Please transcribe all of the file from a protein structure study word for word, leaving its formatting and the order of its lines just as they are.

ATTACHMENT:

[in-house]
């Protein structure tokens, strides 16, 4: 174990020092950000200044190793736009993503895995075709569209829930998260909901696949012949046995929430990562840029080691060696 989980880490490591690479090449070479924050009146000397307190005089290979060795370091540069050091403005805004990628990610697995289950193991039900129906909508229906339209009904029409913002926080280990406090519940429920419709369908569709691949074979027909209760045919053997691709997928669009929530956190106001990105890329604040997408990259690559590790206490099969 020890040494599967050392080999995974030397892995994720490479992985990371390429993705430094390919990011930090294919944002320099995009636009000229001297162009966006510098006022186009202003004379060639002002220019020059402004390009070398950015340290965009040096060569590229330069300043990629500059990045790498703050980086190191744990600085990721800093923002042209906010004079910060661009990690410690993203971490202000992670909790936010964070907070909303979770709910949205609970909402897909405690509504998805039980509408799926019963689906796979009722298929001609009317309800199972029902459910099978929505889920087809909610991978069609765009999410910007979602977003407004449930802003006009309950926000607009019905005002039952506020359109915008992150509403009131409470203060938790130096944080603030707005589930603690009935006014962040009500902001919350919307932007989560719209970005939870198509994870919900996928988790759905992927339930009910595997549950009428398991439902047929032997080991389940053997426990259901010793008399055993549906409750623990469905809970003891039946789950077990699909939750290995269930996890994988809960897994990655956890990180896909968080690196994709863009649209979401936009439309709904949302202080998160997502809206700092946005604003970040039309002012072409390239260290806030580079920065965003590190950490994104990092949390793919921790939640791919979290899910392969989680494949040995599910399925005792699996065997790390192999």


[in-house]
């Protein structure tokens, strides 16, 4: 174990020092950000200044190793736009993503895995075709569209829930998260909901696949012949046995929430990562840029080691060696 989980880490490591690479090449070479924050009146000397307190005089290979060795370091540069050091403005805004990628990610697995289950193991039900129906909508229906339209009904029409913002926080280990406090519940429920419709369908569709691949074979027909209760045919053997691709997928669009929530956190106001990105890329604040997408990259690559590790206490099969 020890040494599967050392080999995974030397892995994720490479992985990371390429993705430094390919990011930090294919944002320099995009636009000229001297162009966006510098006022186009202003004379060639002002220019020059402004390009070398950015340290965009040096060569590229330069300043990629500059990045790498703050980086190191744990600085990721800093923002042209906010004079910060661009990690410690993203971490202000992670909790936010964070907070909303979770709910949205609970909402897909405690509504998805039980509408799926019963689906796979009722298929001609009317309800199972029902459910099978929505889920087809909610991978069609765009999410910007979602977003407004449930802003006009309950926000607009019905005002039952506020359109915008992150509403009131409470203060938790130096944080603030707005589930603690009935006014962040009500902001919350919307932007989560719209970005939870198509994870919900996928988790759905992927339930009910595997549950009428398991439902047929032997080991389940053997426990259901010793008399055993549906409750623990469905809970003891039946789950077990699909939750290995269930996890994988809960897994990655956890990180896909968080690196994709863009649209979401936009439309709904949302202080998160997502809206700092946005604003970040039309002012072409390239260290806030580079920065965003590190950490994104990092949390793919921790939640791919979290899910392969989680494949040995599910399925005792699996065997790390192999």